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  • Performers on the Go

Singer songwriter Sam Chetkin takes on song production during quarantine

New music projects became the welcome focus during the Covid-19 quarantine.

New songs, new covers, new instruments learned, new media content, and pages in writing journals loaded with new songs in process, are just some of the music activities that kept our artists focused on their music and career progression during the at home days. Every artist set their own goals which were balanced with their school work, sports and other activities, and all used their time productively during the at home time. Performers on the Go is super impressed with all the new music, content and recordings which were developed during this challenging time. Additionally, many artists dedicated time to marketing their new music across streaming platforms, gathering followers and impressive Spotify streaming numbers. With close to 30 new songs written, a dozen released and many in production, 2021 has some great content coming its way.

Sam Chetkin, 16-year-old singer songwriter from Boston, MA, is one of our artists that took on new challenges during the lockdown phase. At the beginning of the summer, Sam decided to focus on some songs he had written prior to the pandemic, and thought it was a good time to see how they could be improved both vocally and instrumentally. With no ability to get to a studio in the foreseeable future, Sam decided to plunge into song production and create his own music with the tools he had available at home. For software he used GarageBand which was hooked up to his Focusrite Scarlett 2i2 audio interface, which he was able to hook his guitar and mic up to, and manage to get a really clean sound. For four straight days, Sam dove into the process and completed his first demo tracks. Performers on the Go loved the transition the songs had taken, and feel his new found confidence will follow him to the recording studio.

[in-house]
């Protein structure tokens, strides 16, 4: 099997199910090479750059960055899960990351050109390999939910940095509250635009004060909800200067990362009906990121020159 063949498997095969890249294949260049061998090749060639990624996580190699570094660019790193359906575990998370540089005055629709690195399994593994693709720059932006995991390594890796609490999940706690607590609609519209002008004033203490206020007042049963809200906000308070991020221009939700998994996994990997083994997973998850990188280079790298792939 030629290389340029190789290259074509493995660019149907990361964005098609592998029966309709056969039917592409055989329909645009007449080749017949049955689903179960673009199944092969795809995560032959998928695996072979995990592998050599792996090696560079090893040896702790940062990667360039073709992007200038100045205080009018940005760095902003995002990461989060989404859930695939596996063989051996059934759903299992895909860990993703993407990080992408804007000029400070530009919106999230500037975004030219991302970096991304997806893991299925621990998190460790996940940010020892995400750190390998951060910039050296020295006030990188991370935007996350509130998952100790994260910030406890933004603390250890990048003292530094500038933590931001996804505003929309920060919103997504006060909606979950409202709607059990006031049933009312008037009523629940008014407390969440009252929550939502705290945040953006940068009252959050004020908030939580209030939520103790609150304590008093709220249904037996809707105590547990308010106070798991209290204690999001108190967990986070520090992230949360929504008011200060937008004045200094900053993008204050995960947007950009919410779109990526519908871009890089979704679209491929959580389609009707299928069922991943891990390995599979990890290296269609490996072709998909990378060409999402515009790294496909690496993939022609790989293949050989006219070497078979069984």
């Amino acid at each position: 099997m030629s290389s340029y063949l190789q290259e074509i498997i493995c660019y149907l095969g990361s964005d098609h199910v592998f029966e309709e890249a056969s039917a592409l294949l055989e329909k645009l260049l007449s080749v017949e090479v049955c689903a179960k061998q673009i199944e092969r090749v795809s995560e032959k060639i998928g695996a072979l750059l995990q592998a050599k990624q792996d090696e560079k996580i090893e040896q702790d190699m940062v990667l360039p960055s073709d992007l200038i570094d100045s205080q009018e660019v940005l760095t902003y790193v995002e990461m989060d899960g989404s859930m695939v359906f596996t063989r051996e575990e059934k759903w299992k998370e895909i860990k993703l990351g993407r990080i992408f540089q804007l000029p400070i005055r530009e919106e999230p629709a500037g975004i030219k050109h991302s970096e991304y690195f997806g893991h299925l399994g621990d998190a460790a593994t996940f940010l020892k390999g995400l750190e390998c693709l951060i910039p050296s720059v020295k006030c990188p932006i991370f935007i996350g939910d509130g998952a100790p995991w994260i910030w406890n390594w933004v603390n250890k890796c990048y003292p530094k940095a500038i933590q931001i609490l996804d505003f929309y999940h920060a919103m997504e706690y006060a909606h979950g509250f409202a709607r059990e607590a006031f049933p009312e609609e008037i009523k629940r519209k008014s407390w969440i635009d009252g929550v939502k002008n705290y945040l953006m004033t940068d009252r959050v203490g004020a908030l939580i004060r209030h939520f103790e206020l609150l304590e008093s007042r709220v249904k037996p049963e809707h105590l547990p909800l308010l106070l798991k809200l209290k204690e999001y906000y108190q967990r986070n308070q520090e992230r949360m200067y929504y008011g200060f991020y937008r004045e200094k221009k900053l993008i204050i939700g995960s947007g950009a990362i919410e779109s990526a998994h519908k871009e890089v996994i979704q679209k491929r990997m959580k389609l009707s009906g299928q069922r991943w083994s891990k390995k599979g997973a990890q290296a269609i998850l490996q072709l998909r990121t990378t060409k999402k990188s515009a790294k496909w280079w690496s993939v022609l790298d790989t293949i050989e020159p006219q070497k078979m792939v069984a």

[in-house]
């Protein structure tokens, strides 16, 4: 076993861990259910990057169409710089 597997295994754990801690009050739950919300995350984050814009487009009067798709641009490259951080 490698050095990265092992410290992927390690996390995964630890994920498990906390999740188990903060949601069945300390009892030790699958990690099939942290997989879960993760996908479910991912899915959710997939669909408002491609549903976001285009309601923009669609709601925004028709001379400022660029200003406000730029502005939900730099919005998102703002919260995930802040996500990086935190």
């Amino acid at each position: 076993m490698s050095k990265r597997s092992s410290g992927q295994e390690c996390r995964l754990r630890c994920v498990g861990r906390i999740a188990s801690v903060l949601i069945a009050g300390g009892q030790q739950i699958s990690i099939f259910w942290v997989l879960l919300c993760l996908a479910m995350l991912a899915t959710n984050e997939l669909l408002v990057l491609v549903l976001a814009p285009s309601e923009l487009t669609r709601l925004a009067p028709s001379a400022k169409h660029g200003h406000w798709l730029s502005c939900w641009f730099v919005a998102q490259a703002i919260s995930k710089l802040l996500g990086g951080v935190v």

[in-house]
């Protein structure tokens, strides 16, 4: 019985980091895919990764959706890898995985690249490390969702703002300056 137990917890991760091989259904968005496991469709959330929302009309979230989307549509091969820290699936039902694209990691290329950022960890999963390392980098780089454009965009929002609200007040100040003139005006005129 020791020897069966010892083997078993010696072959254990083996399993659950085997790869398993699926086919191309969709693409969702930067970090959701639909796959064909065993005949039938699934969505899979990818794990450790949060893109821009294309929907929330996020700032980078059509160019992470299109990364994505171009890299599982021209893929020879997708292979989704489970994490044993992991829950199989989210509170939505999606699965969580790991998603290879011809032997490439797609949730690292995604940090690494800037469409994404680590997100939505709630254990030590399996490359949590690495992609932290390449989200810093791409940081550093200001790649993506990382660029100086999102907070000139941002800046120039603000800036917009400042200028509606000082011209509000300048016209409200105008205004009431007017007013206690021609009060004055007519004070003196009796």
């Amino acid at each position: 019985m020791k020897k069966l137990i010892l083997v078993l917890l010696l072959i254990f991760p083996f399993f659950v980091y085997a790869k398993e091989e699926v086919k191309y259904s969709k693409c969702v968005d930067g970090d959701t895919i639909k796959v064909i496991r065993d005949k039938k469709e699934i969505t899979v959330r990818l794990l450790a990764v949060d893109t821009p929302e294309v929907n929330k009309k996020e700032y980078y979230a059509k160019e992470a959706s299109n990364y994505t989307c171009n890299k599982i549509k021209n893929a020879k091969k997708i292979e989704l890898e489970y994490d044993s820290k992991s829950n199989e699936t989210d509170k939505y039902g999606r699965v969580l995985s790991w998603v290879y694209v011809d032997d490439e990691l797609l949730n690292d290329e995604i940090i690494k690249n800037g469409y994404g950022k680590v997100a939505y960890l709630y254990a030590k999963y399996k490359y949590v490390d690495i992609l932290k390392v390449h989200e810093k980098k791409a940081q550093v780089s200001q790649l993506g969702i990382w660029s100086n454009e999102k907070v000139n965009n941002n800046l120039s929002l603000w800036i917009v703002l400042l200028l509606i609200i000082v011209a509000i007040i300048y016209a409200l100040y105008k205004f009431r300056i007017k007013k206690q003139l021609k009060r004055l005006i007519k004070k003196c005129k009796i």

This hands-on approach was a big learning curve, but he mastered how to fine tune and tweak the songs, to get them to a point where they could be sent to a recording studio producer for input and organization of a recording plan. He knew he could have found online guidance, but the wide-open challenge of using a trial and error approach enabled him to find features and accessories that could enhance the overall production.

Sam's experience taught him so much on how songs can evolve through the process:

"It was like a painter looking at a blank canvas, and I could add whatever came to mind at the moment and see how it all fit together. There’s just no telling what the songs are going to turn into or what you’re going to come up. It’s funny, there were points in some of the songs that for the longest time I thought were perfected and were never going to change, and once I had these new tools at my disposal, they were the very first to go. Then sometimes the parts I thought needed lots of work only needed a few tweaks. I am so glad that I started doing this before I eventually head over to the studio with these songs. It showed me just how unprepared I would have been, but now it’s all about how prepared I can get, which in the end I guarantee with make for a much smoother recording experience."